At the command of the captain, the first officer lowered the landing gear at the normal point in the approach pattern. The main gear indicated down and locked; however, the nose gear position indicator light did not illuminate. Manual nose gear extension was selected and still the green indicator light did not illuminate; however, the red landing gear unsafe indicator light was not illuminated. After another manual attempt, the handle was placed down to complete the manual gear extension procedure. The captain said no attempt was made to use the nose gear downlock viewer because the centre jumpseat was occupied and the captain believed it was urgent to land the airplane immediately.
At 13h55:05, the first officer advised the tower, “We won't have a nose gear,” and at 13h56:14, the crew advised the tower, “We'll need all the equipment you've got.” While advancing the power levers to manoeuvre for the approach, the captain sensed a yawing motion and determined that the No 1 (left) engine had failed. At 170 to 200 knots IAS, he placed the No 1 engine start switch to the ‘flight’ position in an attempt to start the engine; there was no response. A normal descent profile was established 4 miles out on the final approach. The captain said that the airplane was “shaking a little, rocking slightly and felt springy.”
Flight 243 landed on runway 02 at Maui's Kahului Airport at 13h58:45. The captain said that he was able to make a normal touchdown and landing rollout. He used the No 2 engine thrust reverser and brakes to stop the airplane. During the latter part of the rollout, the flaps were extended to 40° as required for an evacuation. An emergency evacuation was then accomplished on the runway.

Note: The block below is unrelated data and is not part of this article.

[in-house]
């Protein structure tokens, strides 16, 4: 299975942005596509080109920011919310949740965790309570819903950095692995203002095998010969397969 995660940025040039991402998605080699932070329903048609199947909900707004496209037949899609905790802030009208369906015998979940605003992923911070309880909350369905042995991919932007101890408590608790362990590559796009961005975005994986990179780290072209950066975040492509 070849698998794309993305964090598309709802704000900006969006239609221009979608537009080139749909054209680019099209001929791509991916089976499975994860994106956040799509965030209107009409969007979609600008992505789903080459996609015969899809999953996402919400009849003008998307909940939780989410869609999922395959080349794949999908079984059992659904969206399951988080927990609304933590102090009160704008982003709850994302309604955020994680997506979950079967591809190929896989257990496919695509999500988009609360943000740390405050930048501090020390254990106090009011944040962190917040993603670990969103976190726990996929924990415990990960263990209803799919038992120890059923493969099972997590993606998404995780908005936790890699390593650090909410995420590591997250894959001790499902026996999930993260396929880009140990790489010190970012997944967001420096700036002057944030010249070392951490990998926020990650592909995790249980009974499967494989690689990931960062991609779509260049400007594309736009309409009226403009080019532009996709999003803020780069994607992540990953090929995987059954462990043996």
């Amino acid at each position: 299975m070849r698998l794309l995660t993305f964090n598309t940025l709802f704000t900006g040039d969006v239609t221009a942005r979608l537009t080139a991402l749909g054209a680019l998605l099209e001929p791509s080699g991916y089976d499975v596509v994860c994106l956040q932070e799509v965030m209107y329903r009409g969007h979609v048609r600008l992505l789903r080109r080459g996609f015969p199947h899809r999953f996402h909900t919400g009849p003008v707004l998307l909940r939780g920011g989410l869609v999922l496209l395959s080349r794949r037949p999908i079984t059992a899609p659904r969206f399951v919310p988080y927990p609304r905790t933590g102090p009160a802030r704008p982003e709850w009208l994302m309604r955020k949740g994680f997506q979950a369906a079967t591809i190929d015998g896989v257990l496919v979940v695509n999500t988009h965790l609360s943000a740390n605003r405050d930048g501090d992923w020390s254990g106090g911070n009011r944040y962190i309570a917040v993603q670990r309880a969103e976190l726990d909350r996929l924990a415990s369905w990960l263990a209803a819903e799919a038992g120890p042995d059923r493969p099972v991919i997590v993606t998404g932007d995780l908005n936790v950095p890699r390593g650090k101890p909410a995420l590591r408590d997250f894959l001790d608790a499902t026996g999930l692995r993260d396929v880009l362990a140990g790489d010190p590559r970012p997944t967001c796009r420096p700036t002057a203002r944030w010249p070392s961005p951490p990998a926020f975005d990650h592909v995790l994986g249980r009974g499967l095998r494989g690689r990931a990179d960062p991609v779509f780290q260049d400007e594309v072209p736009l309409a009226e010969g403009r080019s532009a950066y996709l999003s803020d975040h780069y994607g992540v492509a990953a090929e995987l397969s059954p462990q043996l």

After the accident, a passenger stated that as she was boarding the airplane through the jet bridge at Hilo, she observed a longitudinal fuselage crack. The crack was in the upper row of rivets along the S-10L lap joint, about halfway between the cabin door and the edge of the jet bridge hood. She made no mention of the observation to the airline ground personnel or flight crew.
The aircraft was damaged beyond repair and was dismantled on site. Additional damage to the airplane included damaged and dented horizontal stabilisers, both of which had been struck by flying debris. Some of the metal debris had also struck the aircraft's vertical stabiliser, causing slight damage. The leading edges of both wings and both engine cowlings had also sustained damage.
The piece of the fuselage blown off the aircraft was never found. Investigation by the United States National Transportation Safety Board (NTSB) concluded that the accident was caused by metal fatigue exacerbated by crevice corrosion. The aircraft was 19 years old and operated in a coastal environment, with exposure to salt and humidity.
During an interview, passenger Gayle Yamamoto told investigators that she had noticed a crack in the fuselage upon boarding but did not notify anyone.